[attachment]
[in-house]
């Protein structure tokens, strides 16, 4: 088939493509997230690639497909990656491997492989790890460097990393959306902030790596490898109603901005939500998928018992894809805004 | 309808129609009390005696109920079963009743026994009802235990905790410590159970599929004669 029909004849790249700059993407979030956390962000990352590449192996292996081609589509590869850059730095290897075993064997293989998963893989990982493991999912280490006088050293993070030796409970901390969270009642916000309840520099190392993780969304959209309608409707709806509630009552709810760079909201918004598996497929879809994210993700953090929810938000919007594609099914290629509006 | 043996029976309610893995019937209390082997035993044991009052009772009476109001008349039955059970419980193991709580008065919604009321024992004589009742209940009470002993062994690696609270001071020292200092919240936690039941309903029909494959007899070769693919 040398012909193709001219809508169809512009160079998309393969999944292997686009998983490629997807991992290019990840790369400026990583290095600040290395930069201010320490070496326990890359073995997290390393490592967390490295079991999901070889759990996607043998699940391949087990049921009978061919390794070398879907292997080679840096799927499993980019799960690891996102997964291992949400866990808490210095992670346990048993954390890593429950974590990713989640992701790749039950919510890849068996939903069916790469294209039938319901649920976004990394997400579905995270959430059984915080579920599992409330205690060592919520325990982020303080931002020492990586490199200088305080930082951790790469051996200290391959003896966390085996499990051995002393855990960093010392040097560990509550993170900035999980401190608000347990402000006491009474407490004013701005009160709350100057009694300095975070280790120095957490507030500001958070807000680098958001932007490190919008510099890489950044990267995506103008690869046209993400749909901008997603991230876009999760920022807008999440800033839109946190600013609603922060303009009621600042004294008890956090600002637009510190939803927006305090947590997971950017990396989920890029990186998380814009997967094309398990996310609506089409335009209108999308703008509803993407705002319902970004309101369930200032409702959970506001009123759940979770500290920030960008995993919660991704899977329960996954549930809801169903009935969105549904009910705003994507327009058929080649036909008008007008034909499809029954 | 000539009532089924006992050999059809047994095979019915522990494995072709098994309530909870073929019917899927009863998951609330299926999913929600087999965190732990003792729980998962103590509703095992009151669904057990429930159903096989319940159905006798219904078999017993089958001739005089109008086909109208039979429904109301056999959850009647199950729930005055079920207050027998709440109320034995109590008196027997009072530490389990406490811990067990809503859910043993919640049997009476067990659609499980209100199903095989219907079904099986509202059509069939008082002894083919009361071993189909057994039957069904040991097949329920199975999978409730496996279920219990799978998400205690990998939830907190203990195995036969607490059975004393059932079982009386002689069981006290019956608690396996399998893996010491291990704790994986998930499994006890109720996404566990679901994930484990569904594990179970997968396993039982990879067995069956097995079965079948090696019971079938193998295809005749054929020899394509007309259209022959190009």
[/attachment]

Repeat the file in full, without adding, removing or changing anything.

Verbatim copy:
[in-house]
């Protein structure tokens, strides 16, 4: 088939493509997230690639497909990656491997492989790890460097990393959306902030790596490898109603901005939500998928018992894809805004 | 309808129609009390005696109920079963009743026994009802235990905790410590159970599929004669 029909004849790249700059993407979030956390962000990352590449192996292996081609589509590869850059730095290897075993064997293989998963893989990982493991999912280490006088050293993070030796409970901390969270009642916000309840520099190392993780969304959209309608409707709806509630009552709810760079909201918004598996497929879809994210993700953090929810938000919007594609099914290629509006 | 043996029976309610893995019937209390082997035993044991009052009772009476109001008349039955059970419980193991709580008065919604009321024992004589009742209940009470002993062994690696609270001071020292200092919240936690039941309903029909494959007899070769693919 040398012909193709001219809508169809512009160079998309393969999944292997686009998983490629997807991992290019990840790369400026990583290095600040290395930069201010320490070496326990890359073995997290390393490592967390490295079991999901070889759990996607043998699940391949087990049921009978061919390794070398879907292997080679840096799927499993980019799960690891996102997964291992949400866990808490210095992670346990048993954390890593429950974590990713989640992701790749039950919510890849068996939903069916790469294209039938319901649920976004990394997400579905995270959430059984915080579920599992409330205690060592919520325990982020303080931002020492990586490199200088305080930082951790790469051996200290391959003896966390085996499990051995002393855990960093010392040097560990509550993170900035999980401190608000347990402000006491009474407490004013701005009160709350100057009694300095975070280790120095957490507030500001958070807000680098958001932007490190919008510099890489950044990267995506103008690869046209993400749909901008997603991230876009999760920022807008999440800033839109946190600013609603922060303009009621600042004294008890956090600002637009510190939803927006305090947590997971950017990396989920890029990186998380814009997967094309398990996310609506089409335009209108999308703008509803993407705002319902970004309101369930200032409702959970506001009123759940979770500290920030960008995993919660991704899977329960996954549930809801169903009935969105549904009910705003994507327009058929080649036909008008007008034909499809029954 | 000539009532089924006992050999059809047994095979019915522990494995072709098994309530909870073929019917899927009863998951609330299926999913929600087999965190732990003792729980998962103590509703095992009151669904057990429930159903096989319940159905006798219904078999017993089958001739005089109008086909109208039979429904109301056999959850009647199950729930005055079920207050027998709440109320034995109590008196027997009072530490389990406490811990067990809503859910043993919640049997009476067990659609499980209100199903095989219907079904099986509202059509069939008082002894083919009361071993189909057994039957069904040991097949329920199975999978409730496996279920219990799978998400205690990998939830907190203990195995036969607490059975004393059932079982009386002689069981006290019956608690396996399998893996010491291990704790994986998930499994006890109720996404566990679901994930484990569904594990179970997968396993039982990879067995069956097995079965079948090696019971079938193998295809005749054929020899394509007309259209022959190009």